Four years ago I missed a meeting at which several Massachusetts Institute of Technology graduate students approached our administration with an idea. While I cringed in the dentist’s chair, my colleagues learned about a new approach to education. The grad students called it “the studio model.”
The studio model isn’t exactly new--it’s how the arts and architecture have been taught for years. In my twenties I passed hours in Rhode Island School of Design studios as my textile-design-student spouse pondered project specs, planned, prototyped, tested, created, and did it all over again. There was ongoing teacher commentary (imagine Tim Gunn on Project Runway), lots of discussion with fellow students, collaboration, and, at each project’s conclusion, a high-stakes critique (“Crit” with a capital C--imagine Project Runway again, with Michael Kors snarling unvarnished opinions). Over time, students acquired problem-solving, design, and technical skills in multiple media and materials.
The process was cool--so different from the middle school classes I was teaching; even the major projects I assigned were puny by comparison. The ends seemed so different that there was no thought, or at least I had no thought, of how studio learning might have application in my social studies or English classes. And the studio was 24/7--no bells, no moving on to the next class, no scheduled lunch period or recess.
Our M.I.T. visitors, however, saw the studio model as letting K-12 students engage in serious, real-world problem-solving and learning--involving technical, scientific, and social topics. They proposed a program, drawing on the resources of Harvard and M.I.T. and their own network of friends, where students would spend a term exploring the methodology, absorbing its potential to unleash creativity, inspire intensive learning, and foster a more sophisticated view of the world.
Our school signed on, and by 2010 the NuVu program was a going concern, the first standalone design-studio-based pre-college program. Kids from our school and others--public, private, charter--can now spend a full term in Cambridge, digging into problems posed by coaches from all over the world, from mathematicians to artists to social entrepreneurs to rocket scientists. They design, refine, prototype, and test their own solutions using whatever tools--cognitive, digital, mechanical--and materials are required. A big Crit, with panels of serious experts, ends each session. We are even able to cover the tuition for our students who attend.
NuVu turned out to be riding the crest of the zeitgeist. “Design thinking"--a more common way to describe the meta process behind NuVu’s studio method (and a term resisted by the architects of NuVu)--has been sweeping through the independent school community, fostered by the evangelism of professional designers like Harry West of Continuum, Tim Brown of IDEO, and David Kelley of IDEO and the “d.school” at Stanford. In the fall of 2011 I began researching an article on the trend for the independent school press (the piece has hotlinked references); at the National Association of Independent Schools 2012 and 2013 annual conferences there were a total of eleven S.R.O. sessions with about design thinking. Also filled up have been the last few summer institutes at the Nueva School in the heart of Silicon Valley, a prime spawning ground for other schools’ design thinking initiatives. Last August teachers from all sectors signed up for a MOOC offered by Edutopia, IDEO, and Riverdale Country School in New York.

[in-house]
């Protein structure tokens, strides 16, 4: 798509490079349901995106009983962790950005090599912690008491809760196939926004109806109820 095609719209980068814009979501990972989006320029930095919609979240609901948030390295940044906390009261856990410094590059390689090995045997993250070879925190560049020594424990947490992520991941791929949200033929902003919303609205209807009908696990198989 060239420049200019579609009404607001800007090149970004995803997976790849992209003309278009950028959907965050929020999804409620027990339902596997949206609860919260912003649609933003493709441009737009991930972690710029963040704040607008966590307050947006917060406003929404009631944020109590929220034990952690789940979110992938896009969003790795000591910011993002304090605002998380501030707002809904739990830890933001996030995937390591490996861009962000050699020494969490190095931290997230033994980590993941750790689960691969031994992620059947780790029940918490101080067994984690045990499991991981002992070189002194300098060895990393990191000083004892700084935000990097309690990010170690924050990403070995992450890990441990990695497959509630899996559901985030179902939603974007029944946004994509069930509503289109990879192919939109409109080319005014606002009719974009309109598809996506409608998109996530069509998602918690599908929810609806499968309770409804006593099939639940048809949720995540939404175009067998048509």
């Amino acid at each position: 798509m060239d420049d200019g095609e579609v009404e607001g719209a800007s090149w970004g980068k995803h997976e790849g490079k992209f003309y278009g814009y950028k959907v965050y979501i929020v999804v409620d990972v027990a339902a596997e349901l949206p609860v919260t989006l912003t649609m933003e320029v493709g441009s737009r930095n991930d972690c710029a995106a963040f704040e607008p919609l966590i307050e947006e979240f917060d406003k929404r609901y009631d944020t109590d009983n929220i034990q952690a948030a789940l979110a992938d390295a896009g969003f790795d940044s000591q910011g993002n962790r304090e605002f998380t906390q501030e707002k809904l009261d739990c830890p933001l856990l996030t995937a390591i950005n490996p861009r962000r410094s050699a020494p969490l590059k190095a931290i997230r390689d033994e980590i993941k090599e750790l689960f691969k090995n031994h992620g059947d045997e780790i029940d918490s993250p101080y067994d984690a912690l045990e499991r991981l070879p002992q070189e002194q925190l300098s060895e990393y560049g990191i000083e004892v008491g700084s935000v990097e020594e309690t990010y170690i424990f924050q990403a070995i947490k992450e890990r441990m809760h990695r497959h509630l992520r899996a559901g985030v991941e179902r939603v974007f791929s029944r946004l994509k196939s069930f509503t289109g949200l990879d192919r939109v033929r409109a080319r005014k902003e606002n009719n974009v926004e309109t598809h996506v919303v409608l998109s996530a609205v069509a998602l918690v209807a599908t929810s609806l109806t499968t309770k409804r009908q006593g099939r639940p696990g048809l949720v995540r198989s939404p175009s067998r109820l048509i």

Design thinking is essentially problem- and project-based. Although you could pretty easily embed most of the Common Core in a design-thinking-intensive curriculum, you might have to squint to see the details. But the way of thinking that the method promotes (and I’ve seen it: more appreciative of multiple perspectives, more free to challenge and ask “what if?”, more comfortable with failure and the need to go back to the drawing board) is something beyond “standards.” Kids still need to know facts, skills, and concepts to apply it well, but they need also to develop a different--some say more empathetic, but I’m not sure that covers it--approach to the world.
Design thinking’s appeal, I think, is that it promises to combine an innovative approach to every aspect of curriculum and pedagogy with authenticity of challenge and opportunities for students to engage with their communities. Design thinking dovetails neatly with STEM goals and unites the various precepts of “21st-century learning” with relevance and the fostering of creativity; it’s also a perfect fit with the “maker” movement. (Gather some colleagues and learn more through this 90-minute “crash course” from Stanford’s d.school. NuVu also offers summer professional development.)
Whether design thinking will fundamentally change the way school happens, right now it’s a hot ticket, and independent school “design labs,” “innovation labs,” and “design engineering courses” are arriving like the pitter-patter of early rain. It’s not unreasonable to think that in time this will become a deluge; design thinking has educators as energized as any new idea in recent years.
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